In the work A Dialogue of Thoughts: Landscape on a Table on a Table in 2017, a painting on a folding screen is set on a table, which gives the impression that the entire genre of landscape painting has become an object and been put on a table. The zigzagging of the screen grants a variability to the shape, because it can be folded into different dimensions and it can be placed in a specific space. Classical art museums display works by hanging them on a wall or displaying them on a stand, but modern art museums commonly use tables with installation artworks or art objects on them for displays. Min Joo Kim borrows the latter display type, then adds her folding screen with its features of spatial variability, revealing her unique sense of display. Of course, the entire installation consists of not only these layers of display, but also Kim’s actual painting on the screen.
A Dialogue of Thoughts: Landscape on a Table is a flat work that seems to include the ideas of installation art within the painting. A shrunken landscape painting in the shape of an island is placed on a table. It is reminiscent of landscape stones, like suseok (Korean viewing stones), and the traditional culture of the people who collected these stones for their aesthetics, suddenly comes to mind. A culture of collection that focused on only “choosing” an object and not making any man-made alterations to it resembles the using of found objects in contemporary art. This makes the landscape into an incredible, metaphorical example of contemporary art. The fact that the table is neither fully drawn nor visualized, but is expressed simply with lines, gives merely the vague suggestion of the idea that the landscape in on a table.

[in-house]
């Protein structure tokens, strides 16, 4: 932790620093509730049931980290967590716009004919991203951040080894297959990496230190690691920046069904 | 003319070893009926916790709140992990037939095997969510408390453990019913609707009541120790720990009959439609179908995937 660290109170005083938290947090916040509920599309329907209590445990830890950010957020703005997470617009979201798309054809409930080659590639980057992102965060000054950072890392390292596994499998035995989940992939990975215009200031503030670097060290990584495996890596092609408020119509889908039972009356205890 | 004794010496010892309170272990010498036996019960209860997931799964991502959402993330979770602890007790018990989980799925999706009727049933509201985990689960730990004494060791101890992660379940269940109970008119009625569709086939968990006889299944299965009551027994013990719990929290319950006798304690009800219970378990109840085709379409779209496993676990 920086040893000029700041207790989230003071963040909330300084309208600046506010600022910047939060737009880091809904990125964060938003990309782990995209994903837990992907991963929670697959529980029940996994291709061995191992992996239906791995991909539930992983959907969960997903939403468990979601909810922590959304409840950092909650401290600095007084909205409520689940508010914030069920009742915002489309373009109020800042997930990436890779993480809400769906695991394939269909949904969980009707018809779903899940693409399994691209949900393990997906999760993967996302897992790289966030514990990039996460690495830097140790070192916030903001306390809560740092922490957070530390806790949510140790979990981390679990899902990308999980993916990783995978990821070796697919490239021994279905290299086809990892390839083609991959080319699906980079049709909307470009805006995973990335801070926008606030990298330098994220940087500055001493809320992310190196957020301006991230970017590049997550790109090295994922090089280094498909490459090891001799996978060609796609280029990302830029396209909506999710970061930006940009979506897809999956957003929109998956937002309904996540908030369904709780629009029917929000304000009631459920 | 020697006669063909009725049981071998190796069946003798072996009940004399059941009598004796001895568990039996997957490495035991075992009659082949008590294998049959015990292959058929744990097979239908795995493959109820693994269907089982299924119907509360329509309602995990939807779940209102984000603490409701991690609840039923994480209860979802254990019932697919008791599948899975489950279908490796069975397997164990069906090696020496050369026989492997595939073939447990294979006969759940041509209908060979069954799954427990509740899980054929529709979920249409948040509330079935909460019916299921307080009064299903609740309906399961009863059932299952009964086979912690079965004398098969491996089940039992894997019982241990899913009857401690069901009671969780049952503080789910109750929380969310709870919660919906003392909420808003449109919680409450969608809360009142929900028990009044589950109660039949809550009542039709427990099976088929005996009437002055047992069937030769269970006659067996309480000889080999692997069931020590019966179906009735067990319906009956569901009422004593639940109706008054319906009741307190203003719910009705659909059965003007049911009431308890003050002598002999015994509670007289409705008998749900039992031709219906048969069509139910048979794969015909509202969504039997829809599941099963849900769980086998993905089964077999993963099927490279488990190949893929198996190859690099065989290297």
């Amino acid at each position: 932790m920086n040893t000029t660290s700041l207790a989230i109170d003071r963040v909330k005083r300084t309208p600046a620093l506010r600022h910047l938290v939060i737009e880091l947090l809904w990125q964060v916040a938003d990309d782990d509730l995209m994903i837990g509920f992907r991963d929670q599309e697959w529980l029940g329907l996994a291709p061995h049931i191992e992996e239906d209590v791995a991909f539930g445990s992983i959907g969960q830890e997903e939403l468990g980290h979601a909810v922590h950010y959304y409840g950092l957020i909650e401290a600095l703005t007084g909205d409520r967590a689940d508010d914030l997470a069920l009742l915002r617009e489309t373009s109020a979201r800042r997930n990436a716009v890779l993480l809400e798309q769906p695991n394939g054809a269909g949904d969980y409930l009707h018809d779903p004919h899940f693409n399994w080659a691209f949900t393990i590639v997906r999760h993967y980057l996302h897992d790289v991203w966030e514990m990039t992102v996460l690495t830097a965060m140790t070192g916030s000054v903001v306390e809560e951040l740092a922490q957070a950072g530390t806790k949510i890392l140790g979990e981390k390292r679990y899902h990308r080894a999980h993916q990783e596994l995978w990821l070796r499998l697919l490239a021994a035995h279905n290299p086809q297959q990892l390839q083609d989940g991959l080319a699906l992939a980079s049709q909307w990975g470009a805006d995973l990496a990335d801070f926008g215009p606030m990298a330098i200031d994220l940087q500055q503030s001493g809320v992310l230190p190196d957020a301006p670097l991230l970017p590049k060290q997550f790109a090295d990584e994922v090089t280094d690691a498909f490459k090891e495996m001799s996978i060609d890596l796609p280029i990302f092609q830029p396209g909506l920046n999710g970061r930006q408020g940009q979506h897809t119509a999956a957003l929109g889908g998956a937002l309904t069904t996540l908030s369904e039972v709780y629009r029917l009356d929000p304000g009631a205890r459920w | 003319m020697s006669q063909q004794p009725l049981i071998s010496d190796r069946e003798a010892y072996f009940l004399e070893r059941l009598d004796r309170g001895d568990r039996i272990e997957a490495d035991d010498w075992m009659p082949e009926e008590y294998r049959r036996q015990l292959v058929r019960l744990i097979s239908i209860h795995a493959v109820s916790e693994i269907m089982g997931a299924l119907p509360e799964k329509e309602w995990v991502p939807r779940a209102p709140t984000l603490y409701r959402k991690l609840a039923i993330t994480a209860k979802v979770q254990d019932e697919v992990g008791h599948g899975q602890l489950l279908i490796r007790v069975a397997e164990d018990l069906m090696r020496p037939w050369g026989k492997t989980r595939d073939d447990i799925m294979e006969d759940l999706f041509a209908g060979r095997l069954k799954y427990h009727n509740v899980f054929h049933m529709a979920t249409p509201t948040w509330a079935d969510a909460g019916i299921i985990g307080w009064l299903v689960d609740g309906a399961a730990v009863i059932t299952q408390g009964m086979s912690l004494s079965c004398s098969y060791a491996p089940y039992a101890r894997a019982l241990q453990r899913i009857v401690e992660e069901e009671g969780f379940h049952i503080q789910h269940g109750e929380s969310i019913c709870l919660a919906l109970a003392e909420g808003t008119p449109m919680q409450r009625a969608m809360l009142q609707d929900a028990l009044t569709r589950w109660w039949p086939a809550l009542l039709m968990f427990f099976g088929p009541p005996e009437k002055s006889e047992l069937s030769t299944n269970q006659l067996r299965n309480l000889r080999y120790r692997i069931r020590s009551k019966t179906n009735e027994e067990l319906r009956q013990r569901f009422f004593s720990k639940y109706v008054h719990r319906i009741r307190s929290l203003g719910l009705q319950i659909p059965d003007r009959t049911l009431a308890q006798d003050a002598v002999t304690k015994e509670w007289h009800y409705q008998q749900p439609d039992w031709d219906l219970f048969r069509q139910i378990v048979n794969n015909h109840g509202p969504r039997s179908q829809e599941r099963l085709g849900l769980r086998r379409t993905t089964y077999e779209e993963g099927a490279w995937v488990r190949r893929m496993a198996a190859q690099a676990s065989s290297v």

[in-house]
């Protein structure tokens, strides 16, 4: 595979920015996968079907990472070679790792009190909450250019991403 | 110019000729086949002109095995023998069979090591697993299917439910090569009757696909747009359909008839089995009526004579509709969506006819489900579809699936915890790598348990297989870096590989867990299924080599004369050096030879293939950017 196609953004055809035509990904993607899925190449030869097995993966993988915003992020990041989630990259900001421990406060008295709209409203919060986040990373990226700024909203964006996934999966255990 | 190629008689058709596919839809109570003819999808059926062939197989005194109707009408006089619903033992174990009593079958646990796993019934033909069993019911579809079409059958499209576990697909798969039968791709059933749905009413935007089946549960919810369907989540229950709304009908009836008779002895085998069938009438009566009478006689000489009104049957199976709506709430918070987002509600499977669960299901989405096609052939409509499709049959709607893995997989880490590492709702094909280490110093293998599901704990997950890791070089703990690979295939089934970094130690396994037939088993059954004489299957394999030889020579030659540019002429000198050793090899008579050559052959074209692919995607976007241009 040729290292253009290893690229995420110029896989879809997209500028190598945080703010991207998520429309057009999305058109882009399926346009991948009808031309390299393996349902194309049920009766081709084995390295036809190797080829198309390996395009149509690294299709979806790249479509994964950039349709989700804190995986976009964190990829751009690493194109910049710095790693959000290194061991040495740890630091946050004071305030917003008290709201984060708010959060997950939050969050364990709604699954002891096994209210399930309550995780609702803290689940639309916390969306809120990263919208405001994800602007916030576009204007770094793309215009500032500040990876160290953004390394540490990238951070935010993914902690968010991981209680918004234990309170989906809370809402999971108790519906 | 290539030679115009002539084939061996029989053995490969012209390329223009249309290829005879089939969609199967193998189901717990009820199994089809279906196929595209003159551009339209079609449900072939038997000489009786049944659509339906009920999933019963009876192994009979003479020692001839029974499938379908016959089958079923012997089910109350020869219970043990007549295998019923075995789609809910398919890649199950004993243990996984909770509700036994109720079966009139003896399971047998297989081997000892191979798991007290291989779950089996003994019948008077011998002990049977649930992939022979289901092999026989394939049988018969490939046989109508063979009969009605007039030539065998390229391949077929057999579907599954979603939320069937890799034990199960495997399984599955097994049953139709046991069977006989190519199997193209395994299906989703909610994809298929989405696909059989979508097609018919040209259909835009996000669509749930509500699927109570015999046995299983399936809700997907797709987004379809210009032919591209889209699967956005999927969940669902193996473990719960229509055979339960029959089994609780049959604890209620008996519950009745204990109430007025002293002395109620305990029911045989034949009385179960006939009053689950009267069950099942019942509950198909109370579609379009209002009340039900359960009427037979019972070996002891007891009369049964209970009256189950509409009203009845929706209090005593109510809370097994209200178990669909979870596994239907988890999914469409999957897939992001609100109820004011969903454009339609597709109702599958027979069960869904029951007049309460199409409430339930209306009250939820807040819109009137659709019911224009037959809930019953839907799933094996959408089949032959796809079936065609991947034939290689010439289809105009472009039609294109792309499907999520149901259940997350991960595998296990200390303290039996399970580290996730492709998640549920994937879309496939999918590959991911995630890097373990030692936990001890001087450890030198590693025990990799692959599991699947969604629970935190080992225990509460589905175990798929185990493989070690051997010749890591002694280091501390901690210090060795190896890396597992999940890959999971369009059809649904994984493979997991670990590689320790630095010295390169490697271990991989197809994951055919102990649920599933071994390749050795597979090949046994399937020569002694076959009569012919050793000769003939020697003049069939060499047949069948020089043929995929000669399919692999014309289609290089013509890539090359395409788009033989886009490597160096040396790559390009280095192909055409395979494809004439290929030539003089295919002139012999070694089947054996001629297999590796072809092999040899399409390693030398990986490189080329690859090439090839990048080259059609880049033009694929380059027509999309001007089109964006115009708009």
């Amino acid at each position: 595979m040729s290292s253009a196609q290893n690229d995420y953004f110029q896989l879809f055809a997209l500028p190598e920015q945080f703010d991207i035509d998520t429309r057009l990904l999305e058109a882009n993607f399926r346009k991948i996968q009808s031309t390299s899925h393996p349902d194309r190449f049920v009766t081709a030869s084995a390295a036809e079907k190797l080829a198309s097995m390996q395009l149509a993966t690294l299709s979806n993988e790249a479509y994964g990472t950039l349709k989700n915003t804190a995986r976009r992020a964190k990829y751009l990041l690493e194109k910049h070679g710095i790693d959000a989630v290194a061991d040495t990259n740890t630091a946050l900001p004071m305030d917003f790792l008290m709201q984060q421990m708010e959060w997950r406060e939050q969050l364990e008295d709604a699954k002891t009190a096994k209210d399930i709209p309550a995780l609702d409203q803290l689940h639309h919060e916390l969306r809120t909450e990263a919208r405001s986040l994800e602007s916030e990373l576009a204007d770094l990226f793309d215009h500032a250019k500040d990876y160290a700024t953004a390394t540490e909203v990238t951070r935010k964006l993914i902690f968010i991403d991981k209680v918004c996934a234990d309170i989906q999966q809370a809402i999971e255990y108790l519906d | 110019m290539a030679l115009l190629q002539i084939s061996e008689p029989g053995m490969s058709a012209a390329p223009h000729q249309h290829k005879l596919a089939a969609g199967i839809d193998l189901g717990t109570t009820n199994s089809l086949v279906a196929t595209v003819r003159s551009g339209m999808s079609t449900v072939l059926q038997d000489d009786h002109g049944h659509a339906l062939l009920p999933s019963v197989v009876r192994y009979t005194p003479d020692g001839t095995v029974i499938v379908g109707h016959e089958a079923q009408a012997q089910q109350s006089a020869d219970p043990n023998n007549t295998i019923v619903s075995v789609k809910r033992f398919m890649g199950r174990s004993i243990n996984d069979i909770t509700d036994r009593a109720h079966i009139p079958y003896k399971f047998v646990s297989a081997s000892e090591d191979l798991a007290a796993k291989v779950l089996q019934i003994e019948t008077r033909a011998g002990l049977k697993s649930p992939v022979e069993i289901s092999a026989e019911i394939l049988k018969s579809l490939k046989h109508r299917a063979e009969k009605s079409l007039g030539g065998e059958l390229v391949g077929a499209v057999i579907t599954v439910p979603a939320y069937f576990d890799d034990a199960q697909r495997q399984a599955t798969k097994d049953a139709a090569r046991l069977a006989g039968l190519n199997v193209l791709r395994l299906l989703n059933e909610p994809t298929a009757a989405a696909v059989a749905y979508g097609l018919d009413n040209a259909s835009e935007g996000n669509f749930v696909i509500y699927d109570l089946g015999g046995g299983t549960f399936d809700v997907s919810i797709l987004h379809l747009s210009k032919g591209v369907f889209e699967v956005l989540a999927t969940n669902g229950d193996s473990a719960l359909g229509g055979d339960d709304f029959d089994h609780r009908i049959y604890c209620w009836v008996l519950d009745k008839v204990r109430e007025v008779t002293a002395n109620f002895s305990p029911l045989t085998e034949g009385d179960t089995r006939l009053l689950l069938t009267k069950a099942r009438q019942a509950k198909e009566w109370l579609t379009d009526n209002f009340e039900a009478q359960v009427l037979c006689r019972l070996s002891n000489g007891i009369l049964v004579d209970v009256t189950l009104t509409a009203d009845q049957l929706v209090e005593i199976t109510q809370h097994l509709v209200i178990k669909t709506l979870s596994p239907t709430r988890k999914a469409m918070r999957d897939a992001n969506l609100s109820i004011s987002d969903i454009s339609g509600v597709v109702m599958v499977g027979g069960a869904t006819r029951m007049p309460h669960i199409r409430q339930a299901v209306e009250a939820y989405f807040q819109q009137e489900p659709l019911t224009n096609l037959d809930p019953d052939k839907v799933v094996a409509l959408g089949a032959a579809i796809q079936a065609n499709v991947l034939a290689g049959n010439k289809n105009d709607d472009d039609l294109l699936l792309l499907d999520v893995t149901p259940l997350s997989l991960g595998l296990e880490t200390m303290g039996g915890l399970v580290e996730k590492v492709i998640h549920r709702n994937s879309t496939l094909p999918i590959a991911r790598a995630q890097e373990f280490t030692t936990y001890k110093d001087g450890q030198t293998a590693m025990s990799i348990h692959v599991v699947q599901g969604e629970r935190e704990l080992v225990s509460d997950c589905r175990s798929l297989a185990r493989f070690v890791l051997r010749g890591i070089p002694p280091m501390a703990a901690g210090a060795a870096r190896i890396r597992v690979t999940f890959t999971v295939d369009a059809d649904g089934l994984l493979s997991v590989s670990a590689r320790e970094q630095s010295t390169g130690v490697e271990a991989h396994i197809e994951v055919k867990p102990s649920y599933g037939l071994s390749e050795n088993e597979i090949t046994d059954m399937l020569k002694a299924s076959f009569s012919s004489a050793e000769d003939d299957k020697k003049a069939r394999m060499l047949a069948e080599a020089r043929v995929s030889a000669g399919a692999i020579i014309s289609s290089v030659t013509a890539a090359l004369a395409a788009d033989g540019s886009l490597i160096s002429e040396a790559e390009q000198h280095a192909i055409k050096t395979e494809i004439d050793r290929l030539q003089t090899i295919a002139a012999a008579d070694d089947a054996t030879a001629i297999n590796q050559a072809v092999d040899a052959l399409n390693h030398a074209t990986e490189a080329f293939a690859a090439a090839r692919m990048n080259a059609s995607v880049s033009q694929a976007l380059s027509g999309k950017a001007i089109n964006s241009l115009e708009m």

Among other new efforts, there is a work called A Dialogue of Thoughts: Landscape on Display, which uses the composition of Chaekgeori or Chaekgado. Chaekgeori is a traditional painting genre featuring books—and sometimes other objects—sitting on a book shelf. These other objects can include bronzeware, ceramics, stationery, vases, suseok, fruit, and various other things. The fact that Min Joo Kim has placed objects on a bookshelf is yet more proof that she recognizes landscapes as objects.
In some cases, the reinterpretation of art history or traditions may be the subject of the painting itself. Min Joo Kim can be classified as an artist who produces such works, especially in her reinterpretation of shan shui or shan shui renwu. In this exhibition, elements of traditional painting are adroitly reinterpreted using the concepts of object, installation, and space. The landscapes that become objects in Kim’s work are sometimes referred to as “islands” in the artist’s titles. Although islands may not have a strong relationship with the surrounding lands and may feel isolated, I wonder if the island-shaped landscapes shown in Kim’s works grant the possibility of travelling to other worlds by boat. That would suggest a variety of ways to bridge the gap between tradition and modernity. I wonder if the fishing boats that often appear in her paintings were put there to show the possibility of heading out to the open sea at any moment and going to another land.